A bit of curiosity. We all know the MMO market is over-saturated. using the word "crowded" to describe it doesn't even begin to get there. Likewise, we all know the failure rate is somewhat high. Many MMO's simply don't make it. Likewise, the rate at which games that wanted to charge subs are now forced to do otherwise - LoTR; Star Trek; Conan; Even WoW is F2p to level 20. All of these are examples of either partial failure or in the case of WoW the game's age finally catching up with it.

And yet...yet...developers - and their publishing house overlords (bit of exaggerated humor there) - continue to insist on entering into this overcrowded market. Despite abundant and very clear evidence that the MMO is not the cash cow many think it will become, everyone wants a slice of the MMO pie. Partly, I believe, because each studio is arrogant enough to believe theirs will be the "next WoW" and will woo millions into a new subscription fee. SWTOR and maybe Rift seem to argue that the possibility of this, though diminished, yet remains.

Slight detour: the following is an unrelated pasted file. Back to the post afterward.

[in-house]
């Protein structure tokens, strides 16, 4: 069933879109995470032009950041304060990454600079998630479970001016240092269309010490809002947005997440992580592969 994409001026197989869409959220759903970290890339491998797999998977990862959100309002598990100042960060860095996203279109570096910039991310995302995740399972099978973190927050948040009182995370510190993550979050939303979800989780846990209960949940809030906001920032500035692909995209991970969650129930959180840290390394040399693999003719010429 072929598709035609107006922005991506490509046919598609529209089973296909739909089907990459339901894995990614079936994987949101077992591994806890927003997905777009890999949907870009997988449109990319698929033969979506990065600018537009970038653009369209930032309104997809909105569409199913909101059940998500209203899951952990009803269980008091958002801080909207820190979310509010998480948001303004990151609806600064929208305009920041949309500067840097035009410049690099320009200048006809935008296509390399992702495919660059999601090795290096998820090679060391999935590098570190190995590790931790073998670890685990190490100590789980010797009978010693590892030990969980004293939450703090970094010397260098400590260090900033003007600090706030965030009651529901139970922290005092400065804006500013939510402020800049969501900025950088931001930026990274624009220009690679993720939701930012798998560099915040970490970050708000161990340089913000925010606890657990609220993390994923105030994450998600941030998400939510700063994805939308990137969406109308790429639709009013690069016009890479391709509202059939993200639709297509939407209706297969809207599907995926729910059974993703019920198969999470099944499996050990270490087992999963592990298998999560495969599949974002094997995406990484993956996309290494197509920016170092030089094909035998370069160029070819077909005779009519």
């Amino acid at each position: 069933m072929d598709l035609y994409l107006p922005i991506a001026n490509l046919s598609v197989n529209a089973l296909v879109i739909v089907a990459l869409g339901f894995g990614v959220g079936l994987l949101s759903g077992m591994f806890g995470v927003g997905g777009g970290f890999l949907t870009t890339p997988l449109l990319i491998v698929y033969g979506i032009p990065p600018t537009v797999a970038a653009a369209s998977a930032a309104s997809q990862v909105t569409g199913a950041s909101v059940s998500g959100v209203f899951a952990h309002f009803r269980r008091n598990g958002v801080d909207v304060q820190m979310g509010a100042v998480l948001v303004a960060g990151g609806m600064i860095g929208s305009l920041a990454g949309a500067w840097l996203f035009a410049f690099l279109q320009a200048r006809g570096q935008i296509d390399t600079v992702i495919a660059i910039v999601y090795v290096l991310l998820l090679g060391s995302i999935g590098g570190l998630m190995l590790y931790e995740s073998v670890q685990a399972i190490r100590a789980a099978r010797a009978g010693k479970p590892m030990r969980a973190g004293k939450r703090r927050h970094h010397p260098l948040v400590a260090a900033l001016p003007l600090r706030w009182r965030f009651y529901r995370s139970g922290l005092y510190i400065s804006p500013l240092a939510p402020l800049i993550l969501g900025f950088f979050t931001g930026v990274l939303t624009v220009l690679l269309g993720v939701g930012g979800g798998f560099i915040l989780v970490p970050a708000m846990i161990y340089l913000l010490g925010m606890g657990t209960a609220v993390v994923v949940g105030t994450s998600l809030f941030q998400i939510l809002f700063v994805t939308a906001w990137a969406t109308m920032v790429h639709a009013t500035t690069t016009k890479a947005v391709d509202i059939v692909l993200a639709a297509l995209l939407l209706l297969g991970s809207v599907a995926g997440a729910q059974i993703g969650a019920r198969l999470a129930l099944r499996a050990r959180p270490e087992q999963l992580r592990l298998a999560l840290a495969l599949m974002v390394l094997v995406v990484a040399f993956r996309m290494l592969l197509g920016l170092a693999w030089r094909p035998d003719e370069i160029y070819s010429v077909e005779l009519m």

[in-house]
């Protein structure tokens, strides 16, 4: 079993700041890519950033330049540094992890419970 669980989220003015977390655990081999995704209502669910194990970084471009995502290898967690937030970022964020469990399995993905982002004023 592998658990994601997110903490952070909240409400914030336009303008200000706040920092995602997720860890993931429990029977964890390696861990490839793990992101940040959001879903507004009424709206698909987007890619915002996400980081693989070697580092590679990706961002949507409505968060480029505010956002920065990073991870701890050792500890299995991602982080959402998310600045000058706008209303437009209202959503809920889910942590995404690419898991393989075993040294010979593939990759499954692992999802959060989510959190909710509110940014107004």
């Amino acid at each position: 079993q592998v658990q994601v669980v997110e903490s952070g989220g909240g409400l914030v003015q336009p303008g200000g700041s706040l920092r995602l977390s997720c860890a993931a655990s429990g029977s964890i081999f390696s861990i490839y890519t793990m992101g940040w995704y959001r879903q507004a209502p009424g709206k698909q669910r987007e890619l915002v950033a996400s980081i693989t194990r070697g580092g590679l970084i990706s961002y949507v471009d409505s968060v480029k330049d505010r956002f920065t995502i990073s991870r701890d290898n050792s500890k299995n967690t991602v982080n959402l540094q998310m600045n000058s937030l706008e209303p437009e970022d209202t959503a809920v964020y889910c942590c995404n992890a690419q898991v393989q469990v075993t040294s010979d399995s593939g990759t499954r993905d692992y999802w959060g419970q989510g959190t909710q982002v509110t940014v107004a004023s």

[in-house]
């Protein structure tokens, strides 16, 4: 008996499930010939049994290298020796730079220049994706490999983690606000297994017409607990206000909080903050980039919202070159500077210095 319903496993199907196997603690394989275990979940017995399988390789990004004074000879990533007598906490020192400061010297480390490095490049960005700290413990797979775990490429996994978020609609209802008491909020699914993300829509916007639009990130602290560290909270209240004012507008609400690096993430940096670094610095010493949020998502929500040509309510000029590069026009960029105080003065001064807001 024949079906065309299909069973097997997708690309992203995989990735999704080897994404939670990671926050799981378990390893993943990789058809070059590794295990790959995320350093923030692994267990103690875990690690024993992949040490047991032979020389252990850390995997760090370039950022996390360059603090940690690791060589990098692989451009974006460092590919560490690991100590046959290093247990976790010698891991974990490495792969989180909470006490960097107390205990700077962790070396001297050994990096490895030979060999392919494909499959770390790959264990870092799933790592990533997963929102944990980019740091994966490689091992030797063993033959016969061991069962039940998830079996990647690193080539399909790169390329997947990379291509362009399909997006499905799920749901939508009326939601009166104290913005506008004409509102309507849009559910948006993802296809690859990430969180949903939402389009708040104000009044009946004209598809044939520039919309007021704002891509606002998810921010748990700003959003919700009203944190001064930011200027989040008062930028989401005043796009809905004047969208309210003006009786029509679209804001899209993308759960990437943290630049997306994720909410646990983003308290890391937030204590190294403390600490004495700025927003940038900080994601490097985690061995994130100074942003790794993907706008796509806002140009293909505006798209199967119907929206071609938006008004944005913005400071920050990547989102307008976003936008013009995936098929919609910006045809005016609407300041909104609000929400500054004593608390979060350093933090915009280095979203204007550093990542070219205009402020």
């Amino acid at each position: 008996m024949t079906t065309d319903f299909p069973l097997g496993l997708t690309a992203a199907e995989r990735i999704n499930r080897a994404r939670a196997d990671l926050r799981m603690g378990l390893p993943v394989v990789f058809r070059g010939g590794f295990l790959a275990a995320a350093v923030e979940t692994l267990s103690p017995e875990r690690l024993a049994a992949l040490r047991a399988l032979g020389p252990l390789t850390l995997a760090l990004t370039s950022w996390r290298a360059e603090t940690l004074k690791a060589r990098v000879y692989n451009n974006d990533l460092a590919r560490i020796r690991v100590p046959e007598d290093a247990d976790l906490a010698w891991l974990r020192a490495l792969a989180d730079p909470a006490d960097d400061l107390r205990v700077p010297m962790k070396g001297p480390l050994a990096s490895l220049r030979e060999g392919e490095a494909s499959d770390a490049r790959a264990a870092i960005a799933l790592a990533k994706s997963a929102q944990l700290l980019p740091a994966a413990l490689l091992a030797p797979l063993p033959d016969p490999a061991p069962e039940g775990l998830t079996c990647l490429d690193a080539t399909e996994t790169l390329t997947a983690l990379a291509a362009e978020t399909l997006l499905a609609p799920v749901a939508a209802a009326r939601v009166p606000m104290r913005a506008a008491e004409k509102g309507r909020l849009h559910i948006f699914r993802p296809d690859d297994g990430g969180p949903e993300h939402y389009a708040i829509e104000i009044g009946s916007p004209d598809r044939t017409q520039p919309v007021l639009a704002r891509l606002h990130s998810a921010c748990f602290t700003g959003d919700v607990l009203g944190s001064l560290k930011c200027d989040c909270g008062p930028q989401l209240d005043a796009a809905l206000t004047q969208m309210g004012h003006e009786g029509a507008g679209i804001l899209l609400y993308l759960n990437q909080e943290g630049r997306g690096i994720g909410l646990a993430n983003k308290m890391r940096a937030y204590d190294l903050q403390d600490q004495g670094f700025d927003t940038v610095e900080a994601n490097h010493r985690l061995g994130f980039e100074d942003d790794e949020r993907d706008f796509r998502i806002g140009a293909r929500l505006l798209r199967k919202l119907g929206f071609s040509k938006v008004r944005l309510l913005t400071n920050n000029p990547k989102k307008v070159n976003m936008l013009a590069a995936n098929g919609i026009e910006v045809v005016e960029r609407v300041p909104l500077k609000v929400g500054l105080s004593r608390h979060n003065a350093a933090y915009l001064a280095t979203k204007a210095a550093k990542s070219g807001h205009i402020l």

But most fail. Either partially - like LoTR and Star Trek, forced to go f2p despite wishes to the contrary - or completely, leaving the scene altogether or maintaining such a small player base as to be worth very little to their parent company.

I guess my question is this: Why do they keep trying? And why, if they are going to try, do studios enter into a crowded market by offering more of the exact same style of product already so prevalent in that market? Seems to me that, if you wanted to market an MMO in this day and age, your best chance would come with offering something dramatically different from the mainstream fare. As opposed to, you know, virtually copying it.